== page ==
Eddie August Schneider


 Eddie August Schneider (1911-1940) Record Holding Aviator; Fought for the Loyalists in the Spanish Civil War; Died in a Plane Crash (b. October 20, 1911, 2nd Avenue and 17th Street, Manhattan, New York County, New York City, New York, USA - d. December 23, 1940, Deep Creek and Flatbush Avenue, Floyd Bennett Field, Brooklyn, Kings County, Long Island, New York City, New York, USA)

Birth:
Son of Emil August Schneider (1886-1955), a banker born in Germany; and Inga Pedersen (1885-1927) who was born in Farsund, Norway.

Siblings:
Eddie had one full sibling: Alice Violetta Schneider (1913-2002) who married John Harms (1905-1985). His father, Emil, remarried after his mother, Inga, died. Emil's second wife was Margaret Jacobsen (1896-1989), and they had a child.

New York to New Jersey:
The family moved from Manhattan, New York City to Red Bank, Monmouth County, New Jersey and then to Jersey City, Hudson County, New Jersey.

Drop Out of School:
Eddie appears to have dropped out of school at age 15, but later graduated from Dickinson High School in Jersey City around 1927 or 1928.

Death of Mother:
In 1927 his mother, Inga, died. The remaining family then visited Germany and Norway to be with relatives.

Aviator:
In Germany Eddie went on an airplane ride and then aviation became his obsession. In 1929 he trained at Roosevelt Field on Long Island and became the youngest person in the United States to receive a commercial pilot's license. That same year he also received a mechanics license. In April 1930 Eddie was living in Hempstead, Nassau County, Long Island with a friend named Carl Schenider (1898-?) who was not related. Carl was working as a mechanic. Emil Schneider and Margaret may have been living at 114 Carlton Avenue in Jersey City in 1930. The New York Times reported on July 30, 1930: "Boy Pilot Seeks Record; Jersey City Student Set to Fly to Pacific Coast and Back in August."

Junior Transcontinental Air Speed Record:
On August 25, 1930 Eddie set a round-trip transcontinental record for pilots under the age of twenty-one years in his Cessna. The elapsed time was 57 hours, and 14 minutes between Los Angeles and Jersey City. When he landed at Roosevelt Field on Long Island his first words were to his father: "Hello Pop, I made it". The previous record holder was Frank H. Goldsborough (1910-1930) who died in a plane crash on July 16, 1930.

National Air Tour:
In 1930 and 1931 Eddie participated in the National Air Tour and he won the Great Lakes Trophy.

Hoover Air League:
In 1932 he worked for the Hoover Air League.

Marriage:
He married Gretchen Hahnen (1902-1986) in Manhattan in New York City on June 02, 1934. Gretchen was originally from Des Moines, Iowa. She was a member the Jersey City Young Woman's Christian Association (YWCA) and was director of the Aviation Club of The Jersey Journal, Junior Club Magazine. Eddie met her at an Aviation Club function. Their certificate was number "14174". The New York Times on June 24, 1934Wrote: “Marriage announced of Gretchen Hahnen. Jersey City Girl Wed to Eddie A. Schneider, Aviator, Here on June 2. Jersey City, New Jersey, June 23, 1934. The marriage on June 2 of Gretchen Hahnen of Jersey City, New Jersey governor of the Women's International Aeronautic Association, and Eddie A. Schneider of Jersey City, who in 1928, at age of 16 was the youngest air pilot to hold a commercial license, was announced today. The couple was married at the New York Municipal Building. Miss Hahnen, daughter of Mrs. Zora M. Hahnen of Des Moines, Iowa, and Mr. Schneider met when Miss Hahnen was organizing the Jersey City Junior Aeronautical Association, of which Mr. Schneider was sponsor. In 1930 Mr. Schneider broke the transcontinental junior speed record by lowering the mark of the late Frank Goldsborough. Mr. Schneider won the Great Lakes Trophy in the Ford national reliability tour in 1930 and in the 1931 tour he won first place for single-motored planes. He was director of the aviation division of the Hoover Business League in 1932. After July 1 the couple will live in Jersey City. Mr. Schneider is the son of Emil A. Schneider of North Arlington.”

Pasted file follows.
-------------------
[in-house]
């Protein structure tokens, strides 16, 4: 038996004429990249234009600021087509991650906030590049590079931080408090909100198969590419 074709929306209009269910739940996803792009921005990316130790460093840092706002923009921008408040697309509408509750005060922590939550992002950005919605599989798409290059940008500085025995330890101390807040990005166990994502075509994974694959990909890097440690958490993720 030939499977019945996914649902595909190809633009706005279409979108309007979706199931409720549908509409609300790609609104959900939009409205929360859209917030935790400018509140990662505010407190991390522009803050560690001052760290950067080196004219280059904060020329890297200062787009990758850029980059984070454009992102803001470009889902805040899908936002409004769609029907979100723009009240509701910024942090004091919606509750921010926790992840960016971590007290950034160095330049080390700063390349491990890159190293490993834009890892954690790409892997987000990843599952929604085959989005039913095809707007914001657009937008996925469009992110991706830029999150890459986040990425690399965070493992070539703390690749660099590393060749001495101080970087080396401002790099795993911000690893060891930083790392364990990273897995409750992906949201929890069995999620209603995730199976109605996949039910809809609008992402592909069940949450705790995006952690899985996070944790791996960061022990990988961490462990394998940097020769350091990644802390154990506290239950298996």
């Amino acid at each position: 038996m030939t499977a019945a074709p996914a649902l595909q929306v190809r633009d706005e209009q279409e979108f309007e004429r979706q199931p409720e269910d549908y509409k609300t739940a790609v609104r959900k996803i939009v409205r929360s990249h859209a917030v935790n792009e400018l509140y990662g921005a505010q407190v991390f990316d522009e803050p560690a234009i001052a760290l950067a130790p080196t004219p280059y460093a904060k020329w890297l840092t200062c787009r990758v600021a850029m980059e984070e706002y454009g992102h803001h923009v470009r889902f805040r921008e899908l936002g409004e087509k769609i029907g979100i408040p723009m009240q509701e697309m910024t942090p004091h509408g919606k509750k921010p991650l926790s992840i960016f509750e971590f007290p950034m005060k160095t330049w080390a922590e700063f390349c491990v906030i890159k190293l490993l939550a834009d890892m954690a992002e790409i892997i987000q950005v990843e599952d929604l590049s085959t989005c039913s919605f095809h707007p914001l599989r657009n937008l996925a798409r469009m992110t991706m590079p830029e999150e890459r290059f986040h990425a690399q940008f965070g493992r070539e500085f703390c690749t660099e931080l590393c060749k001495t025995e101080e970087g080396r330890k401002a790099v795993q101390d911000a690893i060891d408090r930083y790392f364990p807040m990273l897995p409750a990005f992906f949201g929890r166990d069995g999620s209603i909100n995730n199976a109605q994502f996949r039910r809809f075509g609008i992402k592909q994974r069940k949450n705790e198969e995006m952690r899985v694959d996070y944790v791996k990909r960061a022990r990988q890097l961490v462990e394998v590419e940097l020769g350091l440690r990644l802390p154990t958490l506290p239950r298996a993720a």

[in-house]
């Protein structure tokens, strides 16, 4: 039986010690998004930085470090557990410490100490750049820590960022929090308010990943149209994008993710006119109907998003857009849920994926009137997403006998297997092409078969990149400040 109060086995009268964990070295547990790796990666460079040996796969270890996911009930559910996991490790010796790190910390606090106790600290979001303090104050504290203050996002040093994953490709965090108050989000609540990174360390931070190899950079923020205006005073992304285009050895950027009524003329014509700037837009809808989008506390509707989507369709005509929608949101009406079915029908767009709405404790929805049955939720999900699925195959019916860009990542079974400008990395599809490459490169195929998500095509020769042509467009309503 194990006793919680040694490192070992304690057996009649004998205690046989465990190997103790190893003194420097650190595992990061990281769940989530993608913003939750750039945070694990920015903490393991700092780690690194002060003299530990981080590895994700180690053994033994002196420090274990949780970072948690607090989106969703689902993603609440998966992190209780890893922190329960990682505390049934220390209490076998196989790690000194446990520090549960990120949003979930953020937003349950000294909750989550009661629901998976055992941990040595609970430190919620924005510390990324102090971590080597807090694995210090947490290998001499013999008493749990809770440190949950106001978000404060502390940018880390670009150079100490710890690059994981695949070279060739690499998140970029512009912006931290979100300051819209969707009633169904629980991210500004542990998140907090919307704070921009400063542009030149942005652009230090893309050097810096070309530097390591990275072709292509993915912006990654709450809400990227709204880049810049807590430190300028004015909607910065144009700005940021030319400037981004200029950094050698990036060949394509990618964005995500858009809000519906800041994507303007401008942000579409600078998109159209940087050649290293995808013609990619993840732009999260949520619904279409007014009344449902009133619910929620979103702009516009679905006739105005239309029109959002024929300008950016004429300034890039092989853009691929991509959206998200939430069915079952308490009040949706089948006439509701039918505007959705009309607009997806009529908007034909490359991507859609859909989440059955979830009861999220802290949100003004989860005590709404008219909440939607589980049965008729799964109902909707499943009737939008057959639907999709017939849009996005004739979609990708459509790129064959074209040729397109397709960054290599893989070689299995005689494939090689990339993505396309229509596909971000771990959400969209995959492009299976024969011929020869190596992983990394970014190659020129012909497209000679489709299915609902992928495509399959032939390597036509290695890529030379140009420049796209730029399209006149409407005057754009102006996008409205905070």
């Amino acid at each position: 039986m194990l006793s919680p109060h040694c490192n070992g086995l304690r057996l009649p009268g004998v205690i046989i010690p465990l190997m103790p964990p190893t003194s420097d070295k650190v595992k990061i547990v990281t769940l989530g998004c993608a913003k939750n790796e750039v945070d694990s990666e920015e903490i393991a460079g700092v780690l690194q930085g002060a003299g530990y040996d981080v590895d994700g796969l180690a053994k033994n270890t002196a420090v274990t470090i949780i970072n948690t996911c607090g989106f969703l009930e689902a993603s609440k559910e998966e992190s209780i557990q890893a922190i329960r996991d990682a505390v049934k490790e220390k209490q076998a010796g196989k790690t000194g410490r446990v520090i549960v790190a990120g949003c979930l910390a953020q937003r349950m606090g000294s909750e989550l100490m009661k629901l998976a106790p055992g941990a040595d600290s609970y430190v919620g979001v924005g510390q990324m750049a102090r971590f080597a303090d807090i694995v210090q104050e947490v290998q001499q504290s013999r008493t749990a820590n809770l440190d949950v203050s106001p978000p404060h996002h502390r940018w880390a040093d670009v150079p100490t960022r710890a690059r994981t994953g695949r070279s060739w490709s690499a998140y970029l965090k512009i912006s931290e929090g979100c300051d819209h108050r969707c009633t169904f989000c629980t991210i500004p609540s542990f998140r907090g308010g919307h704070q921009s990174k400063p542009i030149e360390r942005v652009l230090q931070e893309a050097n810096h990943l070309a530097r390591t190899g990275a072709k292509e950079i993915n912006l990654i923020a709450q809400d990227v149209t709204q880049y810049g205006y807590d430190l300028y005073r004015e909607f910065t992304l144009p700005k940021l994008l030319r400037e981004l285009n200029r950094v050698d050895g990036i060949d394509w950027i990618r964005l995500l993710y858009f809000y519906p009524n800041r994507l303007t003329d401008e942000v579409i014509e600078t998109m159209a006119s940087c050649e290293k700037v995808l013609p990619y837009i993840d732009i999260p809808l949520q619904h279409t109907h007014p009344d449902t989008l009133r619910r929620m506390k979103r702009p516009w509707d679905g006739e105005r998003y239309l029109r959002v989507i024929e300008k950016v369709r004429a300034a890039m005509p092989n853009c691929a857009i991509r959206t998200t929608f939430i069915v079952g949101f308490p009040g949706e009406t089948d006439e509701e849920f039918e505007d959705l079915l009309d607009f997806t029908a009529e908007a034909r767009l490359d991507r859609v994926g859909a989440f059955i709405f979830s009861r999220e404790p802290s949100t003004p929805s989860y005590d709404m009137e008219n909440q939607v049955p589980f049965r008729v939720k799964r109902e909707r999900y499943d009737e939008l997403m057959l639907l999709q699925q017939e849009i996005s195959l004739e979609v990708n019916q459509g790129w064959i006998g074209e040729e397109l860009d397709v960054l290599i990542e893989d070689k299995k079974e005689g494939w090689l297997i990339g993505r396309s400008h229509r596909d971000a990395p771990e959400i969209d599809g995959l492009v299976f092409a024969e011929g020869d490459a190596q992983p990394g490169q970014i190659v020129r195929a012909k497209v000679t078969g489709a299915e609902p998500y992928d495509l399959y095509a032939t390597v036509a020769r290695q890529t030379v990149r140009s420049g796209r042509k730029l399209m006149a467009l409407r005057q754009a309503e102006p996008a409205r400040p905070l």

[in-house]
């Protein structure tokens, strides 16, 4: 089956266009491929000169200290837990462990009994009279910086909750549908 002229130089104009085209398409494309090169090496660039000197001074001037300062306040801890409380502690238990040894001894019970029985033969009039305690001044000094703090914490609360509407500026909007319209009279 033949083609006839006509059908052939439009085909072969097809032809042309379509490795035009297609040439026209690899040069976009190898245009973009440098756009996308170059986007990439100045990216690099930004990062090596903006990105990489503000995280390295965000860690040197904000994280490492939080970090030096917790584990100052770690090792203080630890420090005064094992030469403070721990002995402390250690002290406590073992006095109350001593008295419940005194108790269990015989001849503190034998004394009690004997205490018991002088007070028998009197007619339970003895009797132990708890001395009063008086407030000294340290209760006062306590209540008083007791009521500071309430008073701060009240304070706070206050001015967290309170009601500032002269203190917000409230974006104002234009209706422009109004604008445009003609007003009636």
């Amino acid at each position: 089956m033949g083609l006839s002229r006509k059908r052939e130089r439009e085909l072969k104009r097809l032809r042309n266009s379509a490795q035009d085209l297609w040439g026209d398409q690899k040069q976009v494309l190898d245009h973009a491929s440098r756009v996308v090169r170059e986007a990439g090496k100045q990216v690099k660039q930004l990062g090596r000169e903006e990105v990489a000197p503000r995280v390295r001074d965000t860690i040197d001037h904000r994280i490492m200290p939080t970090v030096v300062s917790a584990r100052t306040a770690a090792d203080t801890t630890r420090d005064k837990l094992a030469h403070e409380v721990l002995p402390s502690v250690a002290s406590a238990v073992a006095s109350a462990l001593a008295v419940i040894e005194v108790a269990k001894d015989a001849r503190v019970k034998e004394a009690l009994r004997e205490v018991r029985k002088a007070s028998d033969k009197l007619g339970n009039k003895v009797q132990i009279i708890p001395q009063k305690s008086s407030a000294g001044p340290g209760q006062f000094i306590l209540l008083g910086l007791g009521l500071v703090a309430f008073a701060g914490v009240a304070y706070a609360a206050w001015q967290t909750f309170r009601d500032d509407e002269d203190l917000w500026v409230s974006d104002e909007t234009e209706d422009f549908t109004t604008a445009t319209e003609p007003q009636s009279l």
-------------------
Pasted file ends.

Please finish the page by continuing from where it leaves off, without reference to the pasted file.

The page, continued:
Jersey City Airport:
In 1935 Eddie leased the Jersey City Airport and ran his flying school from there until the field was converted into a stadium. The New York Times reported on September 26, 1935 on page 08: "Mayor Frank Hague of Jersey City announced yesterday he had been informed that the Works Progress Administration had approved the city's application for an $800,000 grant to build a municipal sports stadium."

Spanish Civil War:
On November 11, 1936, Eddie left for Spain to fly for the Loyalists in the Revolution. He was living at 50 Jones Street in Jersey City at the time. Eddie was never paid what he was promised and he returned to the US in January of 1937. On January 01, 1937 the New York Times reported: "With stories of each other's adventures and none about their own, Bert Acosta, Gordon Berry, Eddie Schneider and Frederick Lord returned to Paris this morning from two months' experience in the civil war in Spain." The New York Times on January 16, 1937 stated the following: "Eddie Schneider, 25-year-old aviator, who recently returned to the United States after serving a month in the so-called Yankee Squadron with the Spanish Loyalists, said yesterday that a New York lawyer had negotiated with him for his services abroad." In the late editions of The New York Times on January 16, 1937, and in the early edition of January 17, 1937 there appeared an item concerning the return of Eddie Schneider, aviator, from serving a month in the so-called Yankee Squadron with the Spanish Loyalists and Schneider's appearance at the Federal Building, where he was questioned by John F. Dailey Jr., Chief Assistant United States [Attorney].

American Airlines:
In 1940 Eddie stood at 68 inches and weighed 158 pounds. He had blonde hair and blue eyes and had a scar on his right thumb. In June of 1940 he began work for American Airlines at Newark airport in New Jersey. He then moved to Jackson Heights on Long Island, when American Airlines eastern terminal moved to LaGuardia Field. He took a job as a civilian instructor for the US Army at Floyd Bennett Field in Brooklyn with the Archie Baxter Flying Service.